Sells' Racist Comments and Apology

"Rock Bridge High School Football Fields" seem sufficient to me.

Commodifying our public school facilities with the names of living people is just pathetic. Wayne Sells has both some intellectual and historical maturing to do. He neither understands the Black Lives Matter movement nor the historical and ongoing political protest against serial police brutality.

The message from our community needs to be "Racism is UnAmerican"

This ridiculous conflating of kneeling to demand justice as somehow an offensive gesture to veterans is a bunch of made-up gobbledygook out of white ignorance and fear. Until Sells recognizes the racist ideas he is propagating are contrived from his own socialization based on ignorance and white racial resentment, he’s incapable of apologizing.

What should happen is authentic recognition and acknowledgment of his racist ideas, alongside authentic public atonement and reconciliation. His response (that blasphemous letter) was self-centered, petulant and arrogant; and altogether irrelevant. He needs to sign up for some Black Studies, Women and Gender Studies classes at MU! Hell, even Sociology will undo historical misinformation. Kristin Kopp teaches a fabulous class in the Spring called the History of Blacks in Germany.

The message from our community needs to be Racism is UnAmerican. Mr. Sells believes Black Americans should not protest or demand any kind of justice. This is a sickness that forgiveness and apologies can not cure. It requires action on behalf of the person with racist ideas and antiracist white people who need to hold him and his insufferably racist friends accountable. In the name, honor, and memory of Justice Ruth Bader-Ginsberg I pray...

Referenced or Related Articles

McKinney, R. (Sep 16, 2020). Columbia schools move to rename football field after ‘racist’ Facebook post. Columbia Tribune

McKinney, R. (Sep 17, 2020). Sells asks to remove his name from Rock Bridge field in apology letter. Columbia Tribune

Pettigrew, J. (Sep 17, 2020). Local donor sends apology to CPS for explicit Facebook post. The Missourian.

Staff (Sept 16, 2020). Wayne Sells sends letter to CPS on possible renaming of Rock Bridge High School football field. ABC 17 News

Post Image: Dakow, J. (Sep 18, 2020). Welcome to BLM Field. The Missourian.

Guest Post: Biases

Source: Cyndi Smith Frisby. This blog was copied from a Facebook thread excerpt dated 9/9/2020. Shared with Permission.

Confirmation Bias
What It Is: The tendency to selectively search for, interpret, and recall information that confirms one’s pre-existing beliefs. These beliefs persist and get stronger even when presented with contradicting evidence.

Example of Confirmation Bias: A study in the journal Political Behavior gave people mock news stories, each of which contained a provably false yet widespread claim made by a political figure. Then, researchers inserted a correction after each piece of misinformation, and measured the rates of change in belief. Largely, people tended to believe the misinformation even more strongly after reading the correction.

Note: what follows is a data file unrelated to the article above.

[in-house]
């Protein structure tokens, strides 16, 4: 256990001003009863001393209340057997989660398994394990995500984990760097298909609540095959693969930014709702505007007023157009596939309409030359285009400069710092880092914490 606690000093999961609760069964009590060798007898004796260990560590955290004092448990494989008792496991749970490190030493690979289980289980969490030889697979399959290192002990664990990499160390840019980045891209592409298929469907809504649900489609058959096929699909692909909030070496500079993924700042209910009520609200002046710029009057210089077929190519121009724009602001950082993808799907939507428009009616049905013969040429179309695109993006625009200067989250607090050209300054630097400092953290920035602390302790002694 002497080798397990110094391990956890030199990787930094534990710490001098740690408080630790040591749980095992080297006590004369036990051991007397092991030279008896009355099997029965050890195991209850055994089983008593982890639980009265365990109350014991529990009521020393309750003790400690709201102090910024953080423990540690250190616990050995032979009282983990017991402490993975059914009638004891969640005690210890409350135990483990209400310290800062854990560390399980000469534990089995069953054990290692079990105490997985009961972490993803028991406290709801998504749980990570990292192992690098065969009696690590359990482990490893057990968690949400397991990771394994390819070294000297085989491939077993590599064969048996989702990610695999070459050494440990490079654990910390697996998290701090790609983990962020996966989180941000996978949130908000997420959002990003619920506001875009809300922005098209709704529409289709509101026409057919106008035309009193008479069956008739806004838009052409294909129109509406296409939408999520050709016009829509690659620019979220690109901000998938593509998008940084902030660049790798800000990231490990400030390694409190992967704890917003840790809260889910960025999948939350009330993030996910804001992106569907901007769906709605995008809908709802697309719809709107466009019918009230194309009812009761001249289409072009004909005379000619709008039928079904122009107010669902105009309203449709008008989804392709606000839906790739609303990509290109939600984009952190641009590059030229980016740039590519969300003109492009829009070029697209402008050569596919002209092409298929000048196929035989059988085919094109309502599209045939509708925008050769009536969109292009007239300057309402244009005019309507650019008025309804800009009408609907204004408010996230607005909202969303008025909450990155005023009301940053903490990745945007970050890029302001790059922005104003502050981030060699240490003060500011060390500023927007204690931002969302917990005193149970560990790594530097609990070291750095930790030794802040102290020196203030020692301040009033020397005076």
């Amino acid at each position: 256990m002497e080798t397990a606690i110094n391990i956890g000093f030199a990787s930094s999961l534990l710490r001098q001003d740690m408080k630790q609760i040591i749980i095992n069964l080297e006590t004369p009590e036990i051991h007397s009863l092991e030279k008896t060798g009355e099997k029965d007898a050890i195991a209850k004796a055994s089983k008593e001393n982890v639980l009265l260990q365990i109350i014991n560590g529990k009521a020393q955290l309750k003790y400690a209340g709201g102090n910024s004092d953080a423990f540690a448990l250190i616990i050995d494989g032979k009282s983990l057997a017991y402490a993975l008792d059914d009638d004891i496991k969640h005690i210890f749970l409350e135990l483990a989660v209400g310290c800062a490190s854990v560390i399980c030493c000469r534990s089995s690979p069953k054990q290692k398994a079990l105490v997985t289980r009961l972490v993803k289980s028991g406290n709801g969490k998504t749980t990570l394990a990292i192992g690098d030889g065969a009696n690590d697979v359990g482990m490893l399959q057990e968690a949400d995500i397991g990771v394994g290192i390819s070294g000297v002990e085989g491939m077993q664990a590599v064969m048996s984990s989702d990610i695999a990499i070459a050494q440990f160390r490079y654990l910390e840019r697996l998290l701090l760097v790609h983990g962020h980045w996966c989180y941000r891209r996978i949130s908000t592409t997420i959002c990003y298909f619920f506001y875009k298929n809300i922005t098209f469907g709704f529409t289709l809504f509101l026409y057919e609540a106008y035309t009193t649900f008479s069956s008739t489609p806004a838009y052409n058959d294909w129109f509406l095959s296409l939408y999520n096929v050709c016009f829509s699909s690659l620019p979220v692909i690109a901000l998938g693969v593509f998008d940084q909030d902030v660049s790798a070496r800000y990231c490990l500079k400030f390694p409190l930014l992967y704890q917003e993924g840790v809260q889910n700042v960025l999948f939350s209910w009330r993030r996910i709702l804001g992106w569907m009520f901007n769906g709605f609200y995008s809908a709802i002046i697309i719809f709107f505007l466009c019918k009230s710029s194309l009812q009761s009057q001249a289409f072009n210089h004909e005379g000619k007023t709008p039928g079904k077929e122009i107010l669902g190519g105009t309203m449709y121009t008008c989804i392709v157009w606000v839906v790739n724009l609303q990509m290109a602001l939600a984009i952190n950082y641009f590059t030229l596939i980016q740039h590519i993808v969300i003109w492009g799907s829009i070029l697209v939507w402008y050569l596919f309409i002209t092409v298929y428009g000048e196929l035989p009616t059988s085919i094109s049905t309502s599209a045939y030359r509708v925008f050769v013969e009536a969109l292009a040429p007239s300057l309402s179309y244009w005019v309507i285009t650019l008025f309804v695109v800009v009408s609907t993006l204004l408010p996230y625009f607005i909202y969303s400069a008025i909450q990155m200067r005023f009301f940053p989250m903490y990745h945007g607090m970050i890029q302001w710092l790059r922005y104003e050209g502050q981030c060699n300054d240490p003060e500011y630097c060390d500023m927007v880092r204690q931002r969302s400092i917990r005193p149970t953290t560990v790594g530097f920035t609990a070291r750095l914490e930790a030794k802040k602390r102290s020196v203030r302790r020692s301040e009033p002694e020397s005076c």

Why It Matters: Once we form an incorrect belief about a topic or a group of people, it can be difficult to change our thinking based on data and research. This results in social actions and behaviors that are not based in reality.

THE IMPORTANT IMPLICATION IS "Studies show that it's possible to disrupt prejudice when we acknowledge we have biases, want to reduce its impact, and are given specific ways to do so. In the workplace, this means owning up to our biases and being an agent of change for the organization." YOU MUST ACKNOWLEDGE YOUR BIASES!

What It Is: The tendency to rely too heavily on the first piece of information received, with subsequent judgments adjusting around the first data point.

Why It Matters: The incorrect messages we passively receive early in life about groups of people can be difficult to correct consciously later in life because they are ultimately adjusting from the anchor, which limits accuracy."

Attribute Substitution
What It Is: The tendency to substitute an easier but inaccurate judgment in place of a more complex judgment requiring more energy.

Example of Attribute Substitution: A study published in the journal Social Cognition showed that when shown pictures of unknown faces, people tended to say that more attractive faces were familiar to them, mistaking the "warm-feeling" that comes with viewing attractive faces with the one that comes with recognition.

Why It Matters: When evaluating people for hiring, it can be easy to substitute the way the person looks, speaks, or where they went to school for things like competency or trustworthiness. This can lead to deserving people getting left behind and companies missing out on talented workers.

Correspondence Bias
What It Is: Drawing conclusions about someone's character from their behavior without considering situational factors that may influence their behavior.

Example of Correspondence Bias: In a study published in the Journal of Experimental Social Psychology, people were shown two essays, one that was pro Fidel Castro and another that was anti Fidel Castro. The first group was told that the author could defend any side he wanted, while the second group was told the author could only defend one side. As expected, the first group inferred that the author had strong pro or anti Fidel Castro sentiment based on the essay. Unexpectedly, the second group made the same, albeit weaker, inference even though they were told the author was coached.

Why It Matters: When we see inequality and attribute it to the personal failings of a particular group without considering relevant external issues, we can unfairly blame people for their misfortunes.